(call this equation 2). You'll now have two equations with two unknowns. You can solve the simultaneous equations for *a* and *b*.

- First, can make
*b*the subject of equation 2 by dividing both sides by 2a like this:`b=-10/a`

. - You can then substitute this expression for
*b*into equation 1 like this:`a²-(-10/a)²=21`

. - Simplify and factorize this equation to get the following:
`(a²+4)(a²-25)=0`

- The resultant equation is quadratic in disguise. Therefore:
`a²=-4 or a²=25`

Remember the assumption that *a* and *b* are real numbers. `a²=-4`

has no solutions of interest to you. This means your solutions are `a=5`

and `a=-5`

. Now substitute each *a* value into your earlier expression for *b*. This means that when `a=5`

, `b=-2`

and when `a=-5`

, `b=2`

. Lastly, put *a* and *b* into the context of the question and get the solution as `5-2i`

and `-5+2i`

.

## Solving Imaginary Numbers With A Single Radical

If you have an equation with a single radical, follow the procedure below:

- Isolate the radical to the left side of the equation and leave everything else on the equation's left.
- Square both sides of the equation.
- Get the value of the unknown.
- Substitute the value of the unknown in the original equation to verify.

### Example

Solve the equation `√7x -2 = 5`

#### Solution

`√7x + 4 = 7`

`7x +4 = 7²`

`7x + 4 = 49`

`7x = 45`

`x = 45/7`

You can now substitute `x = 45/7`

into the original equation `√7x -2 =5`

. Thus: `7-2 = 5`

## Solving Equations of Imaginary Numbers Involving Division

To divide imaginary numbers, you multiply the numerator and denominator by the complex conjugate `a - bi`

. In this case, assuming `a - bi`

is a complex number, then you will have:

`(a + bi) (a - bi) = a²+ b²`

### Example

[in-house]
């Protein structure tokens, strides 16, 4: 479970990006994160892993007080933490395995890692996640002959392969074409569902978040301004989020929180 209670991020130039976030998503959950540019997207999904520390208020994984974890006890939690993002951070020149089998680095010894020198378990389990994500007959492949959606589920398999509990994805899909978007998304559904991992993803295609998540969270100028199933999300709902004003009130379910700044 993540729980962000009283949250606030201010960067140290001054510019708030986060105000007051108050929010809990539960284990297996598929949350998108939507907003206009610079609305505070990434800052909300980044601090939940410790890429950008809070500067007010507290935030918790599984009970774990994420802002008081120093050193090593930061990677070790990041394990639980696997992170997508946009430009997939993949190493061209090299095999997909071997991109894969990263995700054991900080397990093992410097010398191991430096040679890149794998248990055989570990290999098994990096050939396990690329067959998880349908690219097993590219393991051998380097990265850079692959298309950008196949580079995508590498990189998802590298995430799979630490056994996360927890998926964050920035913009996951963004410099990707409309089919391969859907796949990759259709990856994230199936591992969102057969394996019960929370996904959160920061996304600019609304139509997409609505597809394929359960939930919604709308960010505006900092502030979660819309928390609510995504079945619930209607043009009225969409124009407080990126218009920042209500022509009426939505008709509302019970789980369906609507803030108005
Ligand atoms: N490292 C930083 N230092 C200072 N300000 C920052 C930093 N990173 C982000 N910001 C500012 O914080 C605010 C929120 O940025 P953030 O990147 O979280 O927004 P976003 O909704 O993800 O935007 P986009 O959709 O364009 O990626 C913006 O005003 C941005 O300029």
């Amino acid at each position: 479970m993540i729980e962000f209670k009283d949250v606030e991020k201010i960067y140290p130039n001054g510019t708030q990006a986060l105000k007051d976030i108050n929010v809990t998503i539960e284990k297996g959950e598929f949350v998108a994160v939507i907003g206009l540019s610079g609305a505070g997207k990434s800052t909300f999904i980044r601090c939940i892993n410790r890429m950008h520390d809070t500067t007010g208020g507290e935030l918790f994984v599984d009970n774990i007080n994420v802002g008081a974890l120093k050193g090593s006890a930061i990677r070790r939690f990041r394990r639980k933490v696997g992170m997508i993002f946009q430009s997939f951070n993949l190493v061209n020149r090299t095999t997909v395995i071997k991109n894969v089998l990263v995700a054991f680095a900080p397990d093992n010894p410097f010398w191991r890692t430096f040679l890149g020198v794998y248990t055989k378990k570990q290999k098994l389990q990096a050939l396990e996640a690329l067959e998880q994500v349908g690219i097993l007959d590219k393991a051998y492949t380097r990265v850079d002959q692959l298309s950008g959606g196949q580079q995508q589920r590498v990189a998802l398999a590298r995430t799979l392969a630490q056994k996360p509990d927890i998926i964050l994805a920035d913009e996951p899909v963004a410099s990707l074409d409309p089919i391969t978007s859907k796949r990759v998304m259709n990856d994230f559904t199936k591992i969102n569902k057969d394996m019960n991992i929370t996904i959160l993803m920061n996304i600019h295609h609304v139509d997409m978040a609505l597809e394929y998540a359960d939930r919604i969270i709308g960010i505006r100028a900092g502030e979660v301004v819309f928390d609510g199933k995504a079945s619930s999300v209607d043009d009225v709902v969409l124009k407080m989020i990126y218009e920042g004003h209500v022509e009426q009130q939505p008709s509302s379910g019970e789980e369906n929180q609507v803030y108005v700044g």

Divide

`x = (5 - 3i) / 4 + 2i`

#### Solution

Multiply top and bottom by `4 - 2i`

`(5 - 3i)(4 - 2i) / (4 + 2i)(4 - 2i)`

`(20-10i-12i+6i²) / (16 - 8i + 8i - 4i2)`

`(20 - 22i + 6i²) / 16 - 4i2`

`(14 - 22i) / 20`

## Understanding the Practical Application of the Concept of Imaginary Numbers

Also called complex numbers, imaginary numbers are applicable in real life. For instance, in quadratic planes, these numbers show up in equations that do not touch the x-axis. Imaginary Numbers are especially very useful in advanced calculus.

Imaginary Numbers are also very essential in electricity, especially in alternating current (AC) electronic devices. Here, the AC electricity alternates between positive and negative in a sine wave. As such, combining AC currents can be extremely challenging. So using imaginary currents and real numbers has helped solve this problem by making it possible to do the calculations to avoid electrocution.

Lastly, imaginary numbers are essential in signal processing. This is especially so if what you're measuring relies on cosine or sine wave. Signal processing is vital in cellular and wireless technologies as well as radar and brain waves.

**Imaginary Doesn't Mean Impossible**

Initially, imaginary numbers were considered impossible to solve. From this discussion, however, it's evident that they're not as complex as they seem. You *can *actually solve problems involving these types of numbers. Knowledge of imaginary numbers has deep significance and profound importance to the understanding of Physics and Mathematics.